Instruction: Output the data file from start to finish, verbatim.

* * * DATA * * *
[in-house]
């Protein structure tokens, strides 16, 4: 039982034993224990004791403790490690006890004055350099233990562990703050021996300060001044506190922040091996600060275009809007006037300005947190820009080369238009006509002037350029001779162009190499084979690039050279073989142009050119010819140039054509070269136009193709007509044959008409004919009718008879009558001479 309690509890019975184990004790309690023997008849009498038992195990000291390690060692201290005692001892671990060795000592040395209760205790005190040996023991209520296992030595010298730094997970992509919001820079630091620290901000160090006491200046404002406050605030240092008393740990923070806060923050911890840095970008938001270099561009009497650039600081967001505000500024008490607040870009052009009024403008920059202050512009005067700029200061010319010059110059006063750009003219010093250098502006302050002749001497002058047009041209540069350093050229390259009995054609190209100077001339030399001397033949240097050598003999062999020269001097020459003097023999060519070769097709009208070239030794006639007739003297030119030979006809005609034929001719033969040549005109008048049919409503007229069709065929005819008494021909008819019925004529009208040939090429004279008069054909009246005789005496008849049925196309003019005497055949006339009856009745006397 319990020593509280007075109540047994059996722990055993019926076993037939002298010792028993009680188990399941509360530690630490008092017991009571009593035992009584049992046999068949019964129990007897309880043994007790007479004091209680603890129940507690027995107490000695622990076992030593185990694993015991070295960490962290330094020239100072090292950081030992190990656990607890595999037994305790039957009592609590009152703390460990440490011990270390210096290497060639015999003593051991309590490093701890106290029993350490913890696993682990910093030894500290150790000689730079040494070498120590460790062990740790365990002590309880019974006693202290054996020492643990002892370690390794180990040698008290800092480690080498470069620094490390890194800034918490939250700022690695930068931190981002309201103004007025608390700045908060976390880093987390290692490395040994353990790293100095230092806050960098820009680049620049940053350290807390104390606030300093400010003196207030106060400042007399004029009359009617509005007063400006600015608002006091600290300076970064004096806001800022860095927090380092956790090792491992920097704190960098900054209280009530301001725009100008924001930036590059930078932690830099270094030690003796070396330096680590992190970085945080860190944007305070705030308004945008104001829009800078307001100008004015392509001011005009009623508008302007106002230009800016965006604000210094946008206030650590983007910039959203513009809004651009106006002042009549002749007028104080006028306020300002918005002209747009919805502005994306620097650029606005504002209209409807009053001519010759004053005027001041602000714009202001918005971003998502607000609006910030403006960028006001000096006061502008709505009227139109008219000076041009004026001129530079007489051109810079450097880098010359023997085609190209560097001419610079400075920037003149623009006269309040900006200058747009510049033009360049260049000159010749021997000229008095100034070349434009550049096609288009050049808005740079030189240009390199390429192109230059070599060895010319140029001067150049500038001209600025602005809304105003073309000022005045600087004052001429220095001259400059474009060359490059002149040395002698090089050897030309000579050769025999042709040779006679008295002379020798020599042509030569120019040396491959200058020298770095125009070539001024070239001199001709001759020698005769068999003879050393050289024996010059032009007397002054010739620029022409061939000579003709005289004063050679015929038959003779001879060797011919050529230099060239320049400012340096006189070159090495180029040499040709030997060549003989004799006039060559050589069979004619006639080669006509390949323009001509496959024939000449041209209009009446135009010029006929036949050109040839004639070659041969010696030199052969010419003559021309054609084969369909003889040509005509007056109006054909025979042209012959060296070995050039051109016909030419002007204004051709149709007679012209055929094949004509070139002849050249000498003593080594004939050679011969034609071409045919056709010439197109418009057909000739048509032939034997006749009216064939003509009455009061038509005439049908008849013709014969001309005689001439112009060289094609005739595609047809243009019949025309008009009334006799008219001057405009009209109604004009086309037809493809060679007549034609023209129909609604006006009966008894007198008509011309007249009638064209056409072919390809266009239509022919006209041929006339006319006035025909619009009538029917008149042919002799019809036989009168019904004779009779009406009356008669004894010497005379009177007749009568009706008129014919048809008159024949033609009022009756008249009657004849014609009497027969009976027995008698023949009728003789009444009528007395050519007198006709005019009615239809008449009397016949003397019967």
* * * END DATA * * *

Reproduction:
[in-house]
């Protein structure tokens, strides 16, 4: 039982034993224990004791403790490690006890004055350099233990562990703050021996300060001044506190922040091996600060275009809007006037300005947190820009080369238009006509002037350029001779162009190499084979690039050279073989142009050119010819140039054509070269136009193709007509044959008409004919009718008879009558001479 309690509890019975184990004790309690023997008849009498038992195990000291390690060692201290005692001892671990060795000592040395209760205790005190040996023991209520296992030595010298730094997970992509919001820079630091620290901000160090006491200046404002406050605030240092008393740990923070806060923050911890840095970008938001270099561009009497650039600081967001505000500024008490607040870009052009009024403008920059202050512009005067700029200061010319010059110059006063750009003219010093250098502006302050002749001497002058047009041209540069350093050229390259009995054609190209100077001339030399001397033949240097050598003999062999020269001097020459003097023999060519070769097709009208070239030794006639007739003297030119030979006809005609034929001719033969040549005109008048049919409503007229069709065929005819008494021909008819019925004529009208040939090429004279008069054909009246005789005496008849049925196309003019005497055949006339009856009745006397 319990020593509280007075109540047994059996722990055993019926076993037939002298010792028993009680188990399941509360530690630490008092017991009571009593035992009584049992046999068949019964129990007897309880043994007790007479004091209680603890129940507690027995107490000695622990076992030593185990694993015991070295960490962290330094020239100072090292950081030992190990656990607890595999037994305790039957009592609590009152703390460990440490011990270390210096290497060639015999003593051991309590490093701890106290029993350490913890696993682990910093030894500290150790000689730079040494070498120590460790062990740790365990002590309880019974006693202290054996020492643990002892370690390794180990040698008290800092480690080498470069620094490390890194800034918490939250700022690695930068931190981002309201103004007025608390700045908060976390880093987390290692490395040994353990790293100095230092806050960098820009680049620049940053350290807390104390606030300093400010003196207030106060400042007399004029009359009617509005007063400006600015608002006091600290300076970064004096806001800022860095927090380092956790090792491992920097704190960098900054209280009530301001725009100008924001930036590059930078932690830099270094030690003796070396330096680590992190970085945080860190944007305070705030308004945008104001829009800078307001100008004015392509001011005009009623508008302007106002230009800016965006604000210094946008206030650590983007910039959203513009809004651009106006002042009549002749007028104080006028306020300002918005002209747009919805502005994306620097650029606005504002209209409807009053001519010759004053005027001041602000714009202001918005971003998502607000609006910030403006960028006001000096006061502008709505009227139109008219000076041009004026001129530079007489051109810079450097880098010359023997085609190209560097001419610079400075920037003149623009006269309040900006200058747009510049033009360049260049000159010749021997000229008095100034070349434009550049096609288009050049808005740079030189240009390199390429192109230059070599060895010319140029001067150049500038001209600025602005809304105003073309000022005045600087004052001429220095001259400059474009060359490059002149040395002698090089050897030309000579050769025999042709040779006679008295002379020798020599042509030569120019040396491959200058020298770095125009070539001024070239001199001709001759020698005769068999003879050393050289024996010059032009007397002054010739620029022409061939000579003709005289004063050679015929038959003779001879060797011919050529230099060239320049400012340096006189070159090495180029040499040709030997060549003989004799006039060559050589069979004619006639080669006509390949323009001509496959024939000449041209209009009446135009010029006929036949050109040839004639070659041969010696030199052969010419003559021309054609084969369909003889040509005509007056109006054909025979042209012959060296070995050039051109016909030419002007204004051709149709007679012209055929094949004509070139002849050249000498003593080594004939050679011969034609071409045919056709010439197109418009057909000739048509032939034997006749009216064939003509009455009061038509005439049908008849013709014969001309005689001439112009060289094609005739595609047809243009019949025309008009009334006799008219001057405009009209109604004009086309037809493809060679007549034609023209129909609604006006009966008894007198008509011309007249009638064209056409072919390809266009239509022919006209041929006339006319006035025909619009009538029917008149042919002799019809036989009168019904004779009779009406009356008669004894010497005379009177007749009568009706008129014919048809008159024949033609009022009756008249009657004849014609009497027969009976027995008698023949009728003789009444009528007395050519007198006709005019009615239809008449009397016949003397019967």